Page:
What NOT to Do During A Temper Tantrum

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July already? Where is the summer going? Heather here, from FamilyVolley.com, and today I am sharing a few “what not to do’s” when it comes to temper tantrums. Because even though school might be out for the summer, our parenting gig never gets a summer break.

Temper tantrums are a normal part of childhood. For a complete step by step guide on how to prevent and deal with temper tantrums, check out these posts. Temper Tantrums Part 1 and Part 2.

In the heat of the tantrum, there are few things most parents try, that just don’t work. Here is a quick reference guide of 4 things you should NOT DO when the tantrum breaks out.

First, Don’t Ask Questions. Ugh, I find myself guilty of this one. In the middle of a tantrum I want to ask “why are you throwing a fit”, “what happened”, “talk to me and tell me what is wrong.” But, small children don’t have the mental development or language skills to express what they are feeling. So asking them questions in the heat of the fit, will most likely add frustration and prolong the tantrum.

Second, Loose the Empty Threats. Don’t threaten to take away the treat, or put them in their room, or take them to sit in the car, if you are not going to follow through. Just don’t do it. Empty threats actually teach kids to misbehave. Plus, not following through sets us up to loose our position of authority with our children. If we are going to threaten, we have to follow through. Quickly and without emotion. The key is to be consistent. If you can’t follow through with the threat, don’t threaten.

Third, Don’t Use Reason. In the middle of a temper tantrum is not the time to explain to your two year old that eating a 6th piece of licorice is not a great idea because of the red die in the candy. Or that the weather man says it is going to rain and she is going to need to wear the coat she is refusing to put on. There will be time for reasoning and explaining later on. During the tantrum, our children can’t access their rationalizing and reasoning skills. Tantrums are about emotion, not reason, so trying to use reason won’t help us.

Fourth, Don’t Yell. Our kids are looking for attention when they throw a tantrum. They want a reaction and it doesn’t matter if it comes from positive behavior, or negative behavior. Yelling gives them the attention they are looking for, so we can’t do it. Instead we need to take a deep breath, count to ten in our head, and remember that we are the adult, and then act like one. Solid research shows that parents who yell and get angry, have children who demonstrate the same behavior. So when we yell, we are actually teaching our children to yell and be angry too. Teaching them to do exactly what we say we don’t want them to do.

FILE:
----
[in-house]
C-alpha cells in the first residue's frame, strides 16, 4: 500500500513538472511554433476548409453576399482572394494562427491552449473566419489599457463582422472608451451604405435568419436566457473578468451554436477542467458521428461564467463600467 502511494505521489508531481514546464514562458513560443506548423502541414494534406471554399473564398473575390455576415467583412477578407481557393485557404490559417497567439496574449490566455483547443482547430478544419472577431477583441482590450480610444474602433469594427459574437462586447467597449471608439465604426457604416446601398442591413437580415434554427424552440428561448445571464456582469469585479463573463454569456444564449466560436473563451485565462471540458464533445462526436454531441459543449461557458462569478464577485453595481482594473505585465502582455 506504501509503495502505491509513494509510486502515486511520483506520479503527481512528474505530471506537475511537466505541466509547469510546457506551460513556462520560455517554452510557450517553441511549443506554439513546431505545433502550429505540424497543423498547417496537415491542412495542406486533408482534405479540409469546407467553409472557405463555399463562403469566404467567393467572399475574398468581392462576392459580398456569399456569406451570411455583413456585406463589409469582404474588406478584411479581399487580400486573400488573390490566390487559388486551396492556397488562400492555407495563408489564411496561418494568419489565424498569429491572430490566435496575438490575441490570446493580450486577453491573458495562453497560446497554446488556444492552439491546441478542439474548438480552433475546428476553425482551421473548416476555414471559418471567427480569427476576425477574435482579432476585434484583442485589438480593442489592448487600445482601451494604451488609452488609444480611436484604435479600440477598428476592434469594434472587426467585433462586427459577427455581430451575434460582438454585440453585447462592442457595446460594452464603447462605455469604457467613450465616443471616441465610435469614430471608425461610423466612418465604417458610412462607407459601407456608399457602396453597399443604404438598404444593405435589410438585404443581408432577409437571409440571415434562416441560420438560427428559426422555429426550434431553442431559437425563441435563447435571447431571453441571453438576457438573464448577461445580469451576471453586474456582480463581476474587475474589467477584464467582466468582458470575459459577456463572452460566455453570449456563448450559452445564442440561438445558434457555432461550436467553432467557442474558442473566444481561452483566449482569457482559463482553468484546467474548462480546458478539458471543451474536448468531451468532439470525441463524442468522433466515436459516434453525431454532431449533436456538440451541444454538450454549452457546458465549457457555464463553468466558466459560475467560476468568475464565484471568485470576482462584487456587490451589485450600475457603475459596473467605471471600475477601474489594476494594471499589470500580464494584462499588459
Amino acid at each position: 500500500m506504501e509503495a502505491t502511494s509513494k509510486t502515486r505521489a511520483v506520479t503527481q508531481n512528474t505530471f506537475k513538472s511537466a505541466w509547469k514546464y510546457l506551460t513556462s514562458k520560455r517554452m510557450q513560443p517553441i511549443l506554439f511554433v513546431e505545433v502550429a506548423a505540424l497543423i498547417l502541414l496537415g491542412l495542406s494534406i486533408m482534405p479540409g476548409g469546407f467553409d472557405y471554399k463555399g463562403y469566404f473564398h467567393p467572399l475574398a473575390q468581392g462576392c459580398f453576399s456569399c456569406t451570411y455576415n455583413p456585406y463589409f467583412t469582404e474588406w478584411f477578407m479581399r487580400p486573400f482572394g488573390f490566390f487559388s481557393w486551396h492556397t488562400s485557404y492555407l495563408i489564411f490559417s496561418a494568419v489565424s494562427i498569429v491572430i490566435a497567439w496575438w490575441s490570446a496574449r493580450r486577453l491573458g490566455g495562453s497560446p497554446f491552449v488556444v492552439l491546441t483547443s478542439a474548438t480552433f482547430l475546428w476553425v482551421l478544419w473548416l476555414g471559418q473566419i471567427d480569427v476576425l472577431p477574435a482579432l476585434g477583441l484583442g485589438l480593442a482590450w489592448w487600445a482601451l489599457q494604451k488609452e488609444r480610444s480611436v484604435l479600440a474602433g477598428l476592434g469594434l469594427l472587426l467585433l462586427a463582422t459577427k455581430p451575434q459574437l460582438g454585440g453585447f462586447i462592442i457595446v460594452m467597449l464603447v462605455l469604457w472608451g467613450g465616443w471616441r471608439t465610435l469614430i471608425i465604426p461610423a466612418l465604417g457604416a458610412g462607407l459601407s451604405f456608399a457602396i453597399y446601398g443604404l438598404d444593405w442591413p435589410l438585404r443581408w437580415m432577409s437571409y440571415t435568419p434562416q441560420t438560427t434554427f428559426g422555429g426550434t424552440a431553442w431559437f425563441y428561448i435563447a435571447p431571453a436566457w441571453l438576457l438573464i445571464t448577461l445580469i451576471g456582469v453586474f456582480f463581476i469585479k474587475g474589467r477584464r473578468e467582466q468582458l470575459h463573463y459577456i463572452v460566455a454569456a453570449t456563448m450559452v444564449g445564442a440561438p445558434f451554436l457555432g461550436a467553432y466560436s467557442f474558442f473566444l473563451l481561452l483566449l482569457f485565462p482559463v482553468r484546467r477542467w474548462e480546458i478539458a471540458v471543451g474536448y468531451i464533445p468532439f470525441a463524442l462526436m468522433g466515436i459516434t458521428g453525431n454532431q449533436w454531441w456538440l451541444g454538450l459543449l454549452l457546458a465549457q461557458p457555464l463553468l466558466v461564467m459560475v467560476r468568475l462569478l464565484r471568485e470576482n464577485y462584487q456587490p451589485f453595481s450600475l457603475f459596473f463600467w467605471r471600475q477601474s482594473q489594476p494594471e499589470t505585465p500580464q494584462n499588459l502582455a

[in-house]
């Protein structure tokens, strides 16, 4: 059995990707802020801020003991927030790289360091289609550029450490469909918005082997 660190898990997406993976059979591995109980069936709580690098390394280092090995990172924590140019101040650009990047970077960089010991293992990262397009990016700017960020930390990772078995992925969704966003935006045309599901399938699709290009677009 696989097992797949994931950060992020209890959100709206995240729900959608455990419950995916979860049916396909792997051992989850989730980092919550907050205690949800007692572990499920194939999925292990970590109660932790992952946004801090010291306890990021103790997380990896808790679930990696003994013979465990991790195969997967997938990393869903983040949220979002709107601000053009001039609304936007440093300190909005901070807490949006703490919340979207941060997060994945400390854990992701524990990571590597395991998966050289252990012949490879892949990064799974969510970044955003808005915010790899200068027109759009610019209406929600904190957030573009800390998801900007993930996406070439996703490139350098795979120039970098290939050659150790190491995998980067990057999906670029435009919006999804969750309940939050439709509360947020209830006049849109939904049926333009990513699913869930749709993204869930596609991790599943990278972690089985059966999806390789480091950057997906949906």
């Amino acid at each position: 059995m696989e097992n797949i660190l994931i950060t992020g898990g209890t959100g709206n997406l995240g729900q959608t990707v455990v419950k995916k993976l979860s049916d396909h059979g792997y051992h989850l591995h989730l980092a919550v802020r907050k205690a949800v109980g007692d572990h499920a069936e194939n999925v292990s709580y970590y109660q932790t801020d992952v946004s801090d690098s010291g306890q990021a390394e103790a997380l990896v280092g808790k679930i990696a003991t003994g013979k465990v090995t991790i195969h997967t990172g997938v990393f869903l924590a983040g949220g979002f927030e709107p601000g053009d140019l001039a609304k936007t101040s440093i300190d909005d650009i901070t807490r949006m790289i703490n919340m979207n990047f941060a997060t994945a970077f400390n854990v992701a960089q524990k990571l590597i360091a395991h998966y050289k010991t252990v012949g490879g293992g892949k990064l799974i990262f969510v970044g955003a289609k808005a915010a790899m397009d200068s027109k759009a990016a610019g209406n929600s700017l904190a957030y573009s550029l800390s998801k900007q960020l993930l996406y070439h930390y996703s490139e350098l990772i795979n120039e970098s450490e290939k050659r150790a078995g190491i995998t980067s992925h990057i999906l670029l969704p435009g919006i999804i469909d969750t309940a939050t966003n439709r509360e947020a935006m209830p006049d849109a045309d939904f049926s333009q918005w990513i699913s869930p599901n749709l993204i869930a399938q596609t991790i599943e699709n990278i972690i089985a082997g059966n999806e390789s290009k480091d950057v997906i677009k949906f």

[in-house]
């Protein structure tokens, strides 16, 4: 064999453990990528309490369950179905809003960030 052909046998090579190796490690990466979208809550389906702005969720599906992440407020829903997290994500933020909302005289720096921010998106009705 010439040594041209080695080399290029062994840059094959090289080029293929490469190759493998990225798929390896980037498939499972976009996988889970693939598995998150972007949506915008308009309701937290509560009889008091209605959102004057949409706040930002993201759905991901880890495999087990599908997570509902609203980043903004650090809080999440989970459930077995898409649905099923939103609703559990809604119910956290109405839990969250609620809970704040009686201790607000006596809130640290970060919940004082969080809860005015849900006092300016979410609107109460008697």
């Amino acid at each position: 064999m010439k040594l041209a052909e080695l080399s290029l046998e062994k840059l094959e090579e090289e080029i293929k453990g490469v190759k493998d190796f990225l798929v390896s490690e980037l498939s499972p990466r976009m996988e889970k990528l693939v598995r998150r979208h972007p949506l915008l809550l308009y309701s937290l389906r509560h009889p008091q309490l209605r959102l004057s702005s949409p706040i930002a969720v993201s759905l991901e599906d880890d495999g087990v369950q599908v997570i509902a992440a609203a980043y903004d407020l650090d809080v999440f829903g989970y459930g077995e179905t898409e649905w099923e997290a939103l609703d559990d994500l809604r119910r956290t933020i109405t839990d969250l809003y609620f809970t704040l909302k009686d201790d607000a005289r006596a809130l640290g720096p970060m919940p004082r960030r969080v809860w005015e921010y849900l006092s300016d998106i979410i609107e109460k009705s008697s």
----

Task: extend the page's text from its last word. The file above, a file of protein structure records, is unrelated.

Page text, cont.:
Tantrums are challenging. Instead of yelling and throwing out empty threats, give your child a hug, or stay close to them and assure them you are going to stay with them until “they are done”. Remember, Compassion is always more powerful than anger.

Have a question, or just want to say hello? You can find me at FamilyVolley.com. On PinterestFacebook, and Twitter. Or send me an email. I love making new friends.




Amy Huntley is the owner/author of The Idea Room. A mother of five, who enjoys sharing her love of all things creative in hopes of inspiring other women and families. Connect with her on Google+, or read more of her posts.

Comments

  1. 1

    Oh fits. My son throws them, but they aren’t too bad yet. I need to send this to my sisters.

  2. 2

    These are great! My son has recently started throwing tantrums, and he is little so all of these definitely apply. He understands what I say but can’t tell me why he is upset. Thanks for sharing!

  3. 3

    I disagree with staying with them. That sounds miserable for the parent and I don’t believe it shortens the tantrum. The tantrum can go on for a very long time. I have seen it myself. When my daughter threw a tantrum at three, I walked her to her bedroom and told her(fact like, not threatening) when she was done she could come out. For her it worked every time. She would come out and get a hug.

    • 4
      Christine says:

      i foster kids and have seen some really intense, violent tantrums.
      every therapist has told me to make sure they are physically safe, then walk away. before i do i always say “i love you but i’m walking away now, when you are finished we can talk”. for foster kids it’s often just a need to have control. having new home, “family”, school is frightening for kids. others simply haven’t had anyone acknowledge/listen/hold/feed/love them until they make a scene. negative attention is still attention. with toddlers it usually takes 5wks for them unlearn the behavior. use same technique on older kids who whine, nag, fain affection and being helpful – thankfully they get the message quicker.

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